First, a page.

Sometimes it happens that veteran musicians mature without losing the vitality and daring that made them notable in the first place.
If you’ve been following independent music for some years, you might have heard of Scott McCloud and Alexis Fleisigs’ last band together, GIRLS AGAINST BOYS.
The albums speak for themselves starting with the acclaimed classic „Venus Luxure No. 1 Baby” (1993, Touch & Go).
McCloud started PARAMOUNT STYLES with the release of „Failure American Style” in 2008, after a five-year hiatus from music.
And that was all good and well. But for this band, things are about to change. Cycle/Konkurrent is proud to announce the release of Paramount Styles’ second album, „Heaven’s Alright”, and confounding all expectations this is the kind of album you make only once in a lifetime: It’s a musical breakthrough.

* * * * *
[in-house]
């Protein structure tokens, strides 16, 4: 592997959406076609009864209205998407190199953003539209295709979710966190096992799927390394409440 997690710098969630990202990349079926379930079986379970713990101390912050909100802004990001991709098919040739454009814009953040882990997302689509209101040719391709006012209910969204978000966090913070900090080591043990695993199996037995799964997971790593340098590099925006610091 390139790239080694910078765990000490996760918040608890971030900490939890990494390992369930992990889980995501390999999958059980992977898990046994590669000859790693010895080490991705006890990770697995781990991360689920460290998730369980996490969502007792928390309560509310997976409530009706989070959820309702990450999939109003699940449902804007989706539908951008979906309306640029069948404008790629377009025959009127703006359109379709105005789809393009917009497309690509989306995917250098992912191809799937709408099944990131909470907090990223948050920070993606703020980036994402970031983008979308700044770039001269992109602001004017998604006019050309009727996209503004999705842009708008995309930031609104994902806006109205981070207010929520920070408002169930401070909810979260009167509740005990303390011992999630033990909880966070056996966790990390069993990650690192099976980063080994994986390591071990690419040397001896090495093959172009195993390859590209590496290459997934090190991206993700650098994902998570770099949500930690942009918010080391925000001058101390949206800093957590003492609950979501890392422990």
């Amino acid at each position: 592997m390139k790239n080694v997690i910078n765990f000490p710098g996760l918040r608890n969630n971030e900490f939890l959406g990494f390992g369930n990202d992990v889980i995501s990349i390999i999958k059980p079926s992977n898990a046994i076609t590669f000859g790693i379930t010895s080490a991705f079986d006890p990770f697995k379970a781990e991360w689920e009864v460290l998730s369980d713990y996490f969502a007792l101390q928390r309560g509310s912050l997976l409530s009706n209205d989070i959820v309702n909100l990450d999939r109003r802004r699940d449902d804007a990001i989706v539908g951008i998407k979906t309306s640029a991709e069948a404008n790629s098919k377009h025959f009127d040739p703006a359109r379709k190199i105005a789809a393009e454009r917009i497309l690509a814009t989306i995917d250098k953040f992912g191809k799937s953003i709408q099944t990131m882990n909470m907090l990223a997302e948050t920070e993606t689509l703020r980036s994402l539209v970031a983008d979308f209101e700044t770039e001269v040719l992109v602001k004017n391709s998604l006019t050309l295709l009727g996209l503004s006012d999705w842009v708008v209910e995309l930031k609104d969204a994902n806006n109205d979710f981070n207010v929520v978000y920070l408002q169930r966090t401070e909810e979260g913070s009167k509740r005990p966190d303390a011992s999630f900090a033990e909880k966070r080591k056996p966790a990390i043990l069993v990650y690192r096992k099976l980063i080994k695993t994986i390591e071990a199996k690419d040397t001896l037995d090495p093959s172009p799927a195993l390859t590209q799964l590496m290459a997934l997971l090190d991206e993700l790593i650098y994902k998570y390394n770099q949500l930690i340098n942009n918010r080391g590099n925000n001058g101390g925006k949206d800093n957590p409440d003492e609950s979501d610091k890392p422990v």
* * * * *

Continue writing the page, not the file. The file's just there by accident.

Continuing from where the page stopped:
The opening track „Take Care of Me” sets the tone, combining dirty drums and bass propelling a wall of swirling electronics, cello and strings.
„Amsterdam Again” is first class songwriting, relating true stories of touring life with the sort formidable restraint that only experience can bring.
„The Greatest,” is a perfectly crafted dark pop gem, with light streaming through the ceiling.
Of the ten songs here, any could have been album openers. „Desire Is Not Enough” and „White Palaces” bristle with the same sinister undercurrent that made GIRLS AGAINST BOYS a force to be reckoned with, and the final slow burn crescendo of „Come to Where You Are,” recorded live and peaking at over 6 minutes, is a noisy wave of surprising beauty.
McCloud (guitar/voice) and Fleisig (drums) recorded the album at Stratosphere Sound in New York with producer/engineer and fellow musician Geoff Sanoff, whose previous work has included stints with Lloyd Cole, Television, Nada Surf, and Secret Machines, among others (and even a Grammy nomination if you care to know).
Heaven’s Alright hosts an array of fine musicians: Julia Kent (Antony and the Johnsons), Simon Lenski (DAAU) and Andrea Serrapiglio (Evangelista) to name a few.